Freeman

BOOK REVIEW

America's 30 Years War

Piecemeal Opposition to the Modified Socialist Program Is a Losing Game

MAY 01, 1999 by CLARENCE B. CARSON

As a child of eight, Balint Vazsonyi experienced National Socialism (Nazism) when the Germans took control of his native Hungary during World War II. In 1948, the Communist Party came to power, followed by Soviet occupation and the elimination of all opposition. Those events left a lasting impression on him, and he concluded that Nazism and communism were branches of the same socialist plant, differing only slightly in the details.

Vazsonyi was able to escape to the United States in 1959. A virtuoso pianist with a strong interest in philosophy, he has been a keen observer of the American scene ever since. He concludes that for at least 30 years a struggle (he terms it a war) has gone on between those who would transform the United States into a socialist nation and those who would preserve—or perhaps we should say restore—the principles of the Constitution. This book expresses his observations on the course of that war.

The frame in which he encloses his argument is original, and his insights into how the United States is being transformed (which is to say that the war is not going well) are worth studying. Vazsonyi’s early experiences with the twin evils of Nazism and communism make his book all the more compelling.

He argues that the war is really between two different ways of looking at the relationship between man and government: what he calls the “Anglo-American” view that individual rights are prior to government and that government must be constitutionally restrained to protect those rights, and what he calls the “Franco-German” view that government needs to be absolutist and wield enormous power to bring about the best possible society. These peoples are the only ones, in his view, who have produced political theories worth attending to.

This way of characterizing the opposing sides may well produce more heat than light. Neither the French nor the Germans are apt to be pleased at being credited with a series of disastrous, discredited ideas; nor have the Anglo-Americans been pure defenders of the ideas of individual liberty and limited government. England has as good a claim to the title “birthplace of evolutionary socialism” as any.

It is not at all clear to me that ideas have a native habitat and that there are national traits in political philosophy. We do ill, I think, to attribute the liking for or antipathy to various political arrangements to whole peoples. Vazsonyi would have done better to avoid pinning a national label on the contending theories.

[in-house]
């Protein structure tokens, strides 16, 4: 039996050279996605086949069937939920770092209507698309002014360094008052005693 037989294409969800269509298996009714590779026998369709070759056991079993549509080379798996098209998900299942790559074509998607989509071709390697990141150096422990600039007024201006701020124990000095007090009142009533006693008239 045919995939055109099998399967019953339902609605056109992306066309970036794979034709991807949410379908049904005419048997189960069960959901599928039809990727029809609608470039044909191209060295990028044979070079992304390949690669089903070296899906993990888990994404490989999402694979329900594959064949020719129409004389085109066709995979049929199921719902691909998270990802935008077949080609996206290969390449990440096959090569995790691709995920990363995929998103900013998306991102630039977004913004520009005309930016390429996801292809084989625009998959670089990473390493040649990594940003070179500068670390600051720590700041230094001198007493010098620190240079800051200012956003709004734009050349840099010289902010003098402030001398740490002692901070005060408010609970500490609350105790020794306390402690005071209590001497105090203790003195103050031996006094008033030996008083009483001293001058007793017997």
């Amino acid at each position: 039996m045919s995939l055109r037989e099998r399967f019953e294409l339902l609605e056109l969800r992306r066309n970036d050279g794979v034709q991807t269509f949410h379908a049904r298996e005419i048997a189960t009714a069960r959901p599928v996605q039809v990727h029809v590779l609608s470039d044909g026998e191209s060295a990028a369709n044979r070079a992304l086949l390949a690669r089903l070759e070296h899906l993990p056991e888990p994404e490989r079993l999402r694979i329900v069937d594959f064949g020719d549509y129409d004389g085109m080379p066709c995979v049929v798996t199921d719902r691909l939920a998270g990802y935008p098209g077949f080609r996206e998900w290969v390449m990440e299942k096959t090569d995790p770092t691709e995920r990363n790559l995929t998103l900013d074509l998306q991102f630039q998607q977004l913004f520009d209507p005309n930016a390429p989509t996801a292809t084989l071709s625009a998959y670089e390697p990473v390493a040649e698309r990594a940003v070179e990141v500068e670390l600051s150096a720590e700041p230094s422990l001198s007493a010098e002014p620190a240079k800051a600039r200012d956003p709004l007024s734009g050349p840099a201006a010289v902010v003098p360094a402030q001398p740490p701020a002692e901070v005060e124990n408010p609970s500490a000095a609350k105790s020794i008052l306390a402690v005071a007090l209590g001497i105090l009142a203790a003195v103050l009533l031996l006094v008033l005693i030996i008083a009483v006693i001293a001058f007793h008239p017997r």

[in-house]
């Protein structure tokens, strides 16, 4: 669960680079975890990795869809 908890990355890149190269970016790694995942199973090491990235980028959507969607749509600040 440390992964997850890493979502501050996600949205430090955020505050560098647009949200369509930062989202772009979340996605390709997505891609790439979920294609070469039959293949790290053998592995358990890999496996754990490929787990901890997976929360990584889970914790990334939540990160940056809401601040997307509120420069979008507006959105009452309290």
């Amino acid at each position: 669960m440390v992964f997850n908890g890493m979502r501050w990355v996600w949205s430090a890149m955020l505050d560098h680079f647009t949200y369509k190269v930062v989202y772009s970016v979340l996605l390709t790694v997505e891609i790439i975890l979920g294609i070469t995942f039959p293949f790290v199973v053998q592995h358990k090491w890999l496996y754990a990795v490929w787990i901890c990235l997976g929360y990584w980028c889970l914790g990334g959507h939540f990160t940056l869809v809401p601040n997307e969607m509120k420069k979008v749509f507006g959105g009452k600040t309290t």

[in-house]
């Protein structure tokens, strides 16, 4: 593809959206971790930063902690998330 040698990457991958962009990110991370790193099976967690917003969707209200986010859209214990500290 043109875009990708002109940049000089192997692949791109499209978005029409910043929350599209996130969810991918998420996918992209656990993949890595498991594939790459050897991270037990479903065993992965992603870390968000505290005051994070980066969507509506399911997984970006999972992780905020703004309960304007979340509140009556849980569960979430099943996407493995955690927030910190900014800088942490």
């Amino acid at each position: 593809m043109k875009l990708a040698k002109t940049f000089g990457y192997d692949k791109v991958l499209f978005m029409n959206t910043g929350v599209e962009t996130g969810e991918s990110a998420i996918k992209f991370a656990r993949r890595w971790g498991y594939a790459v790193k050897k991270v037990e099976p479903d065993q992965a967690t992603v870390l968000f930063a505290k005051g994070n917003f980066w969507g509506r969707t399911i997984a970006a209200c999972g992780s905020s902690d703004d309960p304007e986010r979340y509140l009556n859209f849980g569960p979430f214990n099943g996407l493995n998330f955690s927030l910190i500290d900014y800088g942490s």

That aside, Vazsonyi provides many clear insights into how socialist thought has mutated through hard experience to become more dangerous to America. He writes, for example, “The appetite to manage all corporations, large and small, has given way to the realization that a combination of threats, restrictions, and controls will provide access to the fruit, without ever having to plant the tree, buy the fertilizer, or perform any of the ongoing chores that go with production.” This is the triumph of the fascist (Nazi) side of socialism, the realization that you encounter less resistance and get “better” results by insinuating the state into a position to take key decision-making power away from private owners, rather than trying to expropriate those owners directly.

Having lived under the control of the commissars, Vazsonyi is able to clearly see current trends in the United States. He can see how our own bureaucrats are increasingly resembling those commissars in their control over our lives. Rightly, he understands that the environmental movement and its accompanying hordes of bureaucrats are erecting a structure for a vast expansion of government authority. Since almost every use of land or activity could be said to have some impact on the environment, we are moving toward a future in which government officials will have enormous control over us.

Vazsonyi also correctly sees that piecemeal opposition to the modified socialist program is a losing game. If we argue over the “right” amount of government control, each time hoping to negotiate a somewhat better deal from the socialists than they initially propose, we are certain to see a continuing erosion of our freedom. He argues strongly in favor of an uncompromising return to our original constitutional principles, and to that I shout “Bravo.”

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May 1999

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